Levitt and Dubner really do try to explain economic principles and research in a way that non-economists and non-social scientists can understand. I think they succeed at doing that. I'm thinking the book would make a good gift for my dad, and I plan to recommend the 3-4 page description of regression analysis to my graduate (master's) methods class in the fall.

They also try to cover a variety of topics that many non-academics would find interesting: cheating, real estate, the KKK, gangs, crime, child car seats, guns, swimming pools, and baby names. Each topic is presented in a similar fashion: a couple of anecdotes followed by summaries of economic research by Levitt or others.

Sometimes the anecdotes are interesting. Sometimes not. Sometimes they help demonstrate the point. Sometimes not. For instance, the authors want to demonstrate that one of the principle goals of the Klan as an organization was to generate income through dues and robe sales. They present surprising data that lynchings declined in the U.S. at the same time that Klan membership began to rise. This is used to support the claim that the KKK served other purposes.

Then, the authors digress into an interesting, but not relevant, discussion of how Stetson Kennedy infiltrated the Klan and provided the producers of the Superman radio program with the code words and secret handshakes of the Klan in an effort to discredit the organization. Interesting, but not directly related to their argument. [Listen to the interview on This American Life about this part of the book and Stetson Kennedy.] Stetson Kennedy is certainly important because he provided information on the dues of the Klan and hurt the organization's ability to recruit, but I'm not sure the digression really supports their argument.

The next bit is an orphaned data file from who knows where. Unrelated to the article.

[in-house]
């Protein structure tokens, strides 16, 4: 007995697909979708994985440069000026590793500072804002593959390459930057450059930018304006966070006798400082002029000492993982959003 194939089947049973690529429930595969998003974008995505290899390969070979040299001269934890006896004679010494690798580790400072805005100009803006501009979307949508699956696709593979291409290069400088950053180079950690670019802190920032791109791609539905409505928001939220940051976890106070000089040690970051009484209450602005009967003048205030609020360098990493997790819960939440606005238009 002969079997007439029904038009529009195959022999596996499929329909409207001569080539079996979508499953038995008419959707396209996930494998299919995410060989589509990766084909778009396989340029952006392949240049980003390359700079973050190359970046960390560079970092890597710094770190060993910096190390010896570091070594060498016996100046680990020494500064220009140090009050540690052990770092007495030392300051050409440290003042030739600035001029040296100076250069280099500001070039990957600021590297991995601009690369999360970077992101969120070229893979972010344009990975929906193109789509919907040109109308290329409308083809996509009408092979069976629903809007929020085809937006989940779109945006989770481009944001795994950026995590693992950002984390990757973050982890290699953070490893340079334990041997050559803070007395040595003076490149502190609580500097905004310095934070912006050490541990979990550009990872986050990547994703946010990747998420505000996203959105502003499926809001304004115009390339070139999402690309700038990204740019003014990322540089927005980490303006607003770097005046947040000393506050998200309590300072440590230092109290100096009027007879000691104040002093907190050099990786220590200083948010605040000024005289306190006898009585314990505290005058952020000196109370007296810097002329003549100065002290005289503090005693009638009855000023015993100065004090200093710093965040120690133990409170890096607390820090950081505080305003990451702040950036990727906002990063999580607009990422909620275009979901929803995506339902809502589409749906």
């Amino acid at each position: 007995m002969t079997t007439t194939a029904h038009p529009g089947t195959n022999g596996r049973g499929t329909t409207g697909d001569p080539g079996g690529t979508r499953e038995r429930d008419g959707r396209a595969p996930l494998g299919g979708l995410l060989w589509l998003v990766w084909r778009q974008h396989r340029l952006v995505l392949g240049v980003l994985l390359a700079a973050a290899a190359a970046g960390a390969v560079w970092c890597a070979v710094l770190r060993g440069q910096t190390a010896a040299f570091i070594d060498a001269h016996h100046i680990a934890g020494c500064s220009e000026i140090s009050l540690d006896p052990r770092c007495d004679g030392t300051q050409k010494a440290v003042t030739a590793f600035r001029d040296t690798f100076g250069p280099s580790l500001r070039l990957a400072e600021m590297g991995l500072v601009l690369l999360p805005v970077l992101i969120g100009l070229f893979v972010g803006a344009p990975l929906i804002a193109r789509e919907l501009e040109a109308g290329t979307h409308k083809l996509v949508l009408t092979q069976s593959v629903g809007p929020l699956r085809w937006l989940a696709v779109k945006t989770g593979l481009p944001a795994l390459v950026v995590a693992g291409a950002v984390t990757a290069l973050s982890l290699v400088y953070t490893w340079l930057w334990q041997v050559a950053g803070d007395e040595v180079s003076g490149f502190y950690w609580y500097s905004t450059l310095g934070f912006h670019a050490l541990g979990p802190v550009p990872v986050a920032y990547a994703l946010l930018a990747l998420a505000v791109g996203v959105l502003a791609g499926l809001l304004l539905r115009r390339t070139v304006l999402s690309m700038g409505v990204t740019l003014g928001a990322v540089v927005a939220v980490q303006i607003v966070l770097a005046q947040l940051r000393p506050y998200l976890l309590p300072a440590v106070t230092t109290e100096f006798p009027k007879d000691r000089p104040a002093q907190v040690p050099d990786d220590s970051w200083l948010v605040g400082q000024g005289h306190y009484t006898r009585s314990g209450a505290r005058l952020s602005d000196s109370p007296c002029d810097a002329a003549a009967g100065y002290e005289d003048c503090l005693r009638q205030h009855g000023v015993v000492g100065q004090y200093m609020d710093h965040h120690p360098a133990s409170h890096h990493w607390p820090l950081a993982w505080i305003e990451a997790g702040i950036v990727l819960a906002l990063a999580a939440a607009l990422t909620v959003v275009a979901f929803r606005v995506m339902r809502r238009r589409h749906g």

Returning to the data, the authors present annual lynching data (page 61) and indicate that there is no correlation between growing Klan membership and declining lynching rates. Initially, I was surprised by the lynching numbers. My general impression was that lynching was still a problem into the 1950s, and I found it problematic that the definition of lynching for their data was not clearly defined. Lynchings drastically declined dramatically after the 1940s. Research on lynchings suggests that the decline in the 1940s was in part a result of the national debates and federal anti-lynching laws proposed in 1938/1939 in the national Congress. An interesting NPR segment interviews an Af-Am scholar on this topic. (As an aside, the data mentioned by the interviewed scholar differs from that presented in Freakonomics.) Freakonomics does not discuss or mention the research explaining the decline in lynchings. Nor do the authors acknowledge that perhaps the Klan (in addition to dues-generating) was more about intimidation and fear, which was quite possible without lynching. By using the drastic decline in lynching numbers to support their claim that the Klan was about making money, they underestimate the extent to which the Klan engaged in other reprehensible activities. In some ways, it seems that using the lynching data to make their argument about the other organizational goals of the KKK is misleading. (Dr. History does a better job explaining this lynching data problem.)